ES: Recently I tried stitching together two 35mm frames shot in 1978 using Lightroom to create a panoramic image. I’ve done stitched panoramas many times with digital photos, but not with scans of negatives. That worked pretty well, so I’m planning to try more panoramic images shooting 6x9cm format.
Do you have a subject matter or style you always find yourself being drawn to? Why?
ES: I’m drawn to interesting random textures and forms. The subjects can be weathered, decayed man made or natural materials. When shooting in color digitally the final image becomes more abstract.
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You have 2 minutes to prepare for an unknown assignment. You can take one camera, one lens, two films and you have no idea what you’ll be shooting. What do you take with you and why?
ES: On my shelf right now, is an Olympus OM-1n with a 50mm f/1.4 lens and two rolls of 36 exposure ILFORD FP4 PLUS. Back when I worked as an in-house industrial/corporate photographer, I would get that type of assignment, and that’s the camera and film I would bring.
You have an unlimited supply of film to shoot in one location for the rest of your life. What do you take, where do you go and why?
ED: Grand Staircase Escalante National Monument, Utah, with Kodak T-MAX 100 in 120 rolls. I would bring a Fuji GW690II and a Fuji GSW690II. Both of those cameras are portable producing a nice 6x9cm negative. The scenery there lends itself well to Black and White. Kodak T-MAX 100 has great detail, and a nice grain. Since development temperature is 75°, it’s easy to process in warmer climates.
You can never use film again. What’s your last roll of film, where and how will you expose it and why?
ES: I’ve been wanting to try ILFORD SFX 200 film. It’s supposed to look pretty interesting using a deep red filter. And I’ll use the Fuji GW690II.
What do you think is the biggest misconception about film photography today and how would you set it straight?
ES: IMO, the misconception that just because a photograph is shot on film it has some special importance and value over digital. It’s how well the image conveys the photographer’s message, not the medium. Sorry Marshall McLuhan.
Setting that straight is outside of my pay grade.
In your opinion, what’s the future of film photography?
ES: Right now there are photographers who love film and those that use film cameras as a fashion accessory.
I think the current resurgence in film photography will level off, becoming once again the domain of craftspeople who appreciate the look of film and experimenters of unusual film emulsions and processes.
In the far future, unless someone starts manufacturing film cameras again, the medium will slowly die out as analog cameras break down and can no longer be repaired.
Finally, what advice would you give to someone just getting started, or thinking about jumping into film photography?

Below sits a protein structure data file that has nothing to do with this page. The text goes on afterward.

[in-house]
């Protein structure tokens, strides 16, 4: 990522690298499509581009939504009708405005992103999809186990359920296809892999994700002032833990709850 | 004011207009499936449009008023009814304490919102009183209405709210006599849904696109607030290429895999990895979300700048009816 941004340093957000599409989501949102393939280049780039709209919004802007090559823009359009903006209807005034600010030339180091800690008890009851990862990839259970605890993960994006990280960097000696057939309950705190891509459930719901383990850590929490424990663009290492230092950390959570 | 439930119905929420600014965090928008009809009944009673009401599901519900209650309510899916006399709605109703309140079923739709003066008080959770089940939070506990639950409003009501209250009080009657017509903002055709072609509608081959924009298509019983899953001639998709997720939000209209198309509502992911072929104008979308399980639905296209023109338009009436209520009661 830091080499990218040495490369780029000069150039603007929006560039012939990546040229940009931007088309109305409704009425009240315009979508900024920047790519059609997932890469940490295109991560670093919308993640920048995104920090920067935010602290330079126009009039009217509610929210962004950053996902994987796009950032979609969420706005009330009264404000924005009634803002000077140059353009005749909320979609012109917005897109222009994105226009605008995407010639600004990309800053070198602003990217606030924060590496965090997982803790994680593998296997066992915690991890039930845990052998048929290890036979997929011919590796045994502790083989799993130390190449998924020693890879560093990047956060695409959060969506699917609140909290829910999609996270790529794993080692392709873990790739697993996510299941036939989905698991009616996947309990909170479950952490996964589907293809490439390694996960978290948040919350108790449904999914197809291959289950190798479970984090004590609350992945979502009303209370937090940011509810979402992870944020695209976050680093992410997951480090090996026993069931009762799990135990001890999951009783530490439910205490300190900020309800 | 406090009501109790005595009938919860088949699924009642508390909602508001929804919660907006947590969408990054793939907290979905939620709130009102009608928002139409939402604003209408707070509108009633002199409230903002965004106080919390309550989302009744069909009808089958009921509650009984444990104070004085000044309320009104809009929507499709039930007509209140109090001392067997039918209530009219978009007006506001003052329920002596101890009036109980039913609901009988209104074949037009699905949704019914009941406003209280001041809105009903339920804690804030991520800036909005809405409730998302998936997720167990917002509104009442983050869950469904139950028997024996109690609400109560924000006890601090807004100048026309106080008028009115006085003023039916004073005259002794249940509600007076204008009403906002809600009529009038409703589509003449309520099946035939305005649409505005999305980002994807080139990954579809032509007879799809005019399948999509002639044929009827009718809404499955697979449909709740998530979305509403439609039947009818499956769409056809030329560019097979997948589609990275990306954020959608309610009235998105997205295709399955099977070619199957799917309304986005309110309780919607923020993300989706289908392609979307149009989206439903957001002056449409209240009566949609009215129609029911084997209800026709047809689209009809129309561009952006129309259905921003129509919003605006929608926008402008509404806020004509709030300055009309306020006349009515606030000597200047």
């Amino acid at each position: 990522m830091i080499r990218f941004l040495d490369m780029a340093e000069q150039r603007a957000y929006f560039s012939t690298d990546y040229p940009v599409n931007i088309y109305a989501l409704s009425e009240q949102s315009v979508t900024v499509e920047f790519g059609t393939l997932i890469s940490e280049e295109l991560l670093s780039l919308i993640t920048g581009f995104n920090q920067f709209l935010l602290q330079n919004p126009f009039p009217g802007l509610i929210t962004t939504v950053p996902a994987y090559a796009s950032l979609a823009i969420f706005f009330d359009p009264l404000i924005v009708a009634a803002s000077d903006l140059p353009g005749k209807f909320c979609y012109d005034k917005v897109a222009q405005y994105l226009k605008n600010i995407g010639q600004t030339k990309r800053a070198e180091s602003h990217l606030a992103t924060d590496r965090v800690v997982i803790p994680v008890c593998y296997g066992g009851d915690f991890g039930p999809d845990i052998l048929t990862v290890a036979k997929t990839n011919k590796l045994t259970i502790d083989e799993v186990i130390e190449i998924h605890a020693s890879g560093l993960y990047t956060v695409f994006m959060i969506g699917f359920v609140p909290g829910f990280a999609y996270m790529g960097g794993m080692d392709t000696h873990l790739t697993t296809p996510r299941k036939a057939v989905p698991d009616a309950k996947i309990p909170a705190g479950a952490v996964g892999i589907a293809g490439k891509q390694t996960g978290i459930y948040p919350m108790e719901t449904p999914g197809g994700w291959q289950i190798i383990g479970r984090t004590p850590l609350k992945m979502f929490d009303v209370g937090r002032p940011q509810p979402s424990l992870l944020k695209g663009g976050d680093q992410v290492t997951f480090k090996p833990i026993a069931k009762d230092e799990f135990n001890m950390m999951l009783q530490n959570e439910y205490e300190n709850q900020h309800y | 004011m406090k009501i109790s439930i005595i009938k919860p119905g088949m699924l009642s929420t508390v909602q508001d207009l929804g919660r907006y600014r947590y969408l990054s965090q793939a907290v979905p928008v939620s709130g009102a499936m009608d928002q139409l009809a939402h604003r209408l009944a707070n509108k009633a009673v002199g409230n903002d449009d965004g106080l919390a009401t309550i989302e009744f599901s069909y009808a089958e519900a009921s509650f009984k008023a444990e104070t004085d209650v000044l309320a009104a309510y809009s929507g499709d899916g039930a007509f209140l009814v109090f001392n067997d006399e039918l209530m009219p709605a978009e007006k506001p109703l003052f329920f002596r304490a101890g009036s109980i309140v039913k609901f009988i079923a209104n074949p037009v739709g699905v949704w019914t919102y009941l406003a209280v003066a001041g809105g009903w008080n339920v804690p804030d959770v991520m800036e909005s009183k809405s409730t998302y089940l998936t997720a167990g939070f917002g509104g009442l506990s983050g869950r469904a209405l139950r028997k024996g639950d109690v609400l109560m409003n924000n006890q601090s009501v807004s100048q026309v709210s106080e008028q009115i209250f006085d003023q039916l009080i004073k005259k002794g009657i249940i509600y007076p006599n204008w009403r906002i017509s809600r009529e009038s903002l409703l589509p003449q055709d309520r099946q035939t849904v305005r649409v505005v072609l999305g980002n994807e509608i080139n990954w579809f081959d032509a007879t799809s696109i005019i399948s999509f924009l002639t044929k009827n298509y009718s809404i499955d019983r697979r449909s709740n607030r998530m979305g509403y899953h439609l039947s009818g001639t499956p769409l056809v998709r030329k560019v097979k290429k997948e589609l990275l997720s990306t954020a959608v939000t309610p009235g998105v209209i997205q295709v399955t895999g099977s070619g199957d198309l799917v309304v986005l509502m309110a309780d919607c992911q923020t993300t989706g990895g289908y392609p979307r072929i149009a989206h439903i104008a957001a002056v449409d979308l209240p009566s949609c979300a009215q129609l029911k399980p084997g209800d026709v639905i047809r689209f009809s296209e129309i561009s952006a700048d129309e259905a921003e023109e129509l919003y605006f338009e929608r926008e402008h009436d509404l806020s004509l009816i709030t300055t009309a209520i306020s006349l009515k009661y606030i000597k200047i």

ES: Compared to digital, film photography is not for the faint of heart. So many critical things can go wrong from the exposure to when the negatives are dried. Absorb all the knowledge you can about film photography. Don’t look just on the internet. Go to a library and read everything you can find on photography techniques. If you are buying a used film camera, know what to look for to avoid problems. With knowledge and practice, you will attain full control of the process.
Or, just go have fun and collect a body of work along the way.
A huge thanks to Ed for stepping up. Hand on heart, this one was an absolute pleasure!
Please do make sure you check out Ed’s Flickr (and to give him a follow if you have an account). As usual, please add your comments below and stick around for a while and catch up on what’s been published since your last visit.
I’ll be back with another fresh interview in a couple of weeks but until then, if you’d like to be featured, check out the paragraph below and drop me a line. I’d love to share your work and words.
As ever, keep shooting, folks.
The community needs you. If you’d like to take part in this series of film photographer interviews, please drop us a line or get in touch in the comments. We’re featuring to photographers young and old; famous and obscure, so get in touch and let’s talk.
Yes, there are those 35mm analog cameras still being sold. And there are small specialty manufacturers of medium format cameras. The Malefic is a good example. Maybe I had my crystal ball set too far ahead.
Great interview and images !! thank you Ed.
Don t forget the Leicas. And… Nikon still manufactures the best analog camera in the world: the F6
Hi Em, I would like to take a part of your interviews
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Hi Mark, just drop me a line via the contact page 👍